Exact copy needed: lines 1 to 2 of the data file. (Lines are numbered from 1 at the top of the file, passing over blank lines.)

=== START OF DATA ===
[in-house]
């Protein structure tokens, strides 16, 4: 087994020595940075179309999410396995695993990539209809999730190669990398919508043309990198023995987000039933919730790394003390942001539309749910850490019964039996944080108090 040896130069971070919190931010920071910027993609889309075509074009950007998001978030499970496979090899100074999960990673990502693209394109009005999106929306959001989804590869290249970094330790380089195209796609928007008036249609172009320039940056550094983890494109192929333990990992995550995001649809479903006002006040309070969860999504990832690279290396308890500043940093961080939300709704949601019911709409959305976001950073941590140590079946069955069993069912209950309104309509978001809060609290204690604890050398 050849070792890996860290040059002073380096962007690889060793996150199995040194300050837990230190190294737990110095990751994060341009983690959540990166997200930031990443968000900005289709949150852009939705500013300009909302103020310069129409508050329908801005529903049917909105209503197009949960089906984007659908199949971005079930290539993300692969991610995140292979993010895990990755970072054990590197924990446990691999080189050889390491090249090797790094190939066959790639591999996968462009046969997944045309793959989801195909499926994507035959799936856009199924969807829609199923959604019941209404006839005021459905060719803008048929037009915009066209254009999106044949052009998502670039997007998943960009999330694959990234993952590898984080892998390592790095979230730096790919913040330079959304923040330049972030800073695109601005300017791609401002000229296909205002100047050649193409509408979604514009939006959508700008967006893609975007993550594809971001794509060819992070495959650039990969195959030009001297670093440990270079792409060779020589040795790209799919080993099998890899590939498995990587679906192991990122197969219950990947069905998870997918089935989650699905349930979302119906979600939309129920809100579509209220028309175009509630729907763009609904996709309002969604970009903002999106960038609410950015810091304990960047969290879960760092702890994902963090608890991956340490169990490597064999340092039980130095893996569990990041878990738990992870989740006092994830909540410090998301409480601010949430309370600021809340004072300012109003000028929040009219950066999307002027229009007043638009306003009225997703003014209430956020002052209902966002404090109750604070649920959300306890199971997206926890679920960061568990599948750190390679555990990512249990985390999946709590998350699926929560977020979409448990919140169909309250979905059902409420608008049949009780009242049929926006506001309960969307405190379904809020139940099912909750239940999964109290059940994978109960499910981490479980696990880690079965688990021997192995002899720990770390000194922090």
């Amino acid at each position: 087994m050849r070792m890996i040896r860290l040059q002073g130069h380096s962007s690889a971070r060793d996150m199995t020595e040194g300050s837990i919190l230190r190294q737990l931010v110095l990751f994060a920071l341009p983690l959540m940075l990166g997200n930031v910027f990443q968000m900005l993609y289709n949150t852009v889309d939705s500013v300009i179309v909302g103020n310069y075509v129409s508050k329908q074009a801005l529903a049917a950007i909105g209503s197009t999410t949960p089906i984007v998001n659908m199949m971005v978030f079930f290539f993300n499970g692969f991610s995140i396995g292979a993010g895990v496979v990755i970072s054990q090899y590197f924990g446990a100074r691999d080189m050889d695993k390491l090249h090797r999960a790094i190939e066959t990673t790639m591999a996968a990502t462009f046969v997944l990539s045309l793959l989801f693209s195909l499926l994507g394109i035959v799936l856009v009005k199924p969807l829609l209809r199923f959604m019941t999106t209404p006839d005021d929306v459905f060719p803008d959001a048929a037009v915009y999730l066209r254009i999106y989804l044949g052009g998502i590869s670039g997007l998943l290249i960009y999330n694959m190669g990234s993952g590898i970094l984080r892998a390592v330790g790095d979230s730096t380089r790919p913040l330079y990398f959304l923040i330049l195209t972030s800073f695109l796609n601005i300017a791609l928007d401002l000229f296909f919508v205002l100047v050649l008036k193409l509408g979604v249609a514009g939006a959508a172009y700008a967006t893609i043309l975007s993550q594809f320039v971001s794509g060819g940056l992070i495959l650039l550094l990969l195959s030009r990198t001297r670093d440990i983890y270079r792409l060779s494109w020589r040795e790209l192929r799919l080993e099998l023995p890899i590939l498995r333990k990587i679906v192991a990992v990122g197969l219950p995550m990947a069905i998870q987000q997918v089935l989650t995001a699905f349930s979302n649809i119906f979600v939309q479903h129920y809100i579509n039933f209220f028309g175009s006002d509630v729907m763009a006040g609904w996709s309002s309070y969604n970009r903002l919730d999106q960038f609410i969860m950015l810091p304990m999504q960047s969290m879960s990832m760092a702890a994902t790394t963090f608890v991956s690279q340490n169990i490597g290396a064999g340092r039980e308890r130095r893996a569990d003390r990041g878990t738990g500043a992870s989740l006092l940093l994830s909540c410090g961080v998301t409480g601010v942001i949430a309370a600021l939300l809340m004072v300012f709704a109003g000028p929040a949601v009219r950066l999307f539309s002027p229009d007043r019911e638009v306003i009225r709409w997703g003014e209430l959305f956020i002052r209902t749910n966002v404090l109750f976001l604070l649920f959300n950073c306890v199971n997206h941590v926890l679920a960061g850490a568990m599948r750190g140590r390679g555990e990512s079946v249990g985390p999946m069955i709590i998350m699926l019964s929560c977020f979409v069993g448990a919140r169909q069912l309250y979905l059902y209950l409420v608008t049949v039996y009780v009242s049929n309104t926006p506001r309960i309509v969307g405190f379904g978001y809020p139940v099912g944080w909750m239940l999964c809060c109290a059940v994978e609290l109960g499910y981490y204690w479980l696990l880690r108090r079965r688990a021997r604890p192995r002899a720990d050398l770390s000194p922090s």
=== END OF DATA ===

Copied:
[in-house]
């Protein structure tokens, strides 16, 4: 087994020595940075179309999410396995695993990539209809999730190669990398919508043309990198023995987000039933919730790394003390942001539309749910850490019964039996944080108090 040896130069971070919190931010920071910027993609889309075509074009950007998001978030499970496979090899100074999960990673990502693209394109009005999106929306959001989804590869290249970094330790380089195209796609928007008036249609172009320039940056550094983890494109192929333990990992995550995001649809479903006002006040309070969860999504990832690279290396308890500043940093961080939300709704949601019911709409959305976001950073941590140590079946069955069993069912209950309104309509978001809060609290204690604890050398 050849070792890996860290040059002073380096962007690889060793996150199995040194300050837990230190190294737990110095990751994060341009983690959540990166997200930031990443968000900005289709949150852009939705500013300009909302103020310069129409508050329908801005529903049917909105209503197009949960089906984007659908199949971005079930290539993300692969991610995140292979993010895990990755970072054990590197924990446990691999080189050889390491090249090797790094190939066959790639591999996968462009046969997944045309793959989801195909499926994507035959799936856009199924969807829609199923959604019941209404006839005021459905060719803008048929037009915009066209254009999106044949052009998502670039997007998943960009999330694959990234993952590898984080892998390592790095979230730096790919913040330079959304923040330049972030800073695109601005300017791609401002000229296909205002100047050649193409509408979604514009939006959508700008967006893609975007993550594809971001794509060819992070495959650039990969195959030009001297670093440990270079792409060779020589040795790209799919080993099998890899590939498995990587679906192991990122197969219950990947069905998870997918089935989650699905349930979302119906979600939309129920809100579509209220028309175009509630729907763009609904996709309002969604970009903002999106960038609410950015810091304990960047969290879960760092702890994902963090608890991956340490169990490597064999340092039980130095893996569990990041878990738990992870989740006092994830909540410090998301409480601010949430309370600021809340004072300012109003000028929040009219950066999307002027229009007043638009306003009225997703003014209430956020002052209902966002404090109750604070649920959300306890199971997206926890679920960061568990599948750190390679555990990512249990985390999946709590998350699926929560977020979409448990919140169909309250979905059902409420608008049949009780009242049929926006506001309960969307405190379904809020139940099912909750239940999964109290059940994978109960499910981490479980696990880690079965688990021997192995002899720990770390000194922090």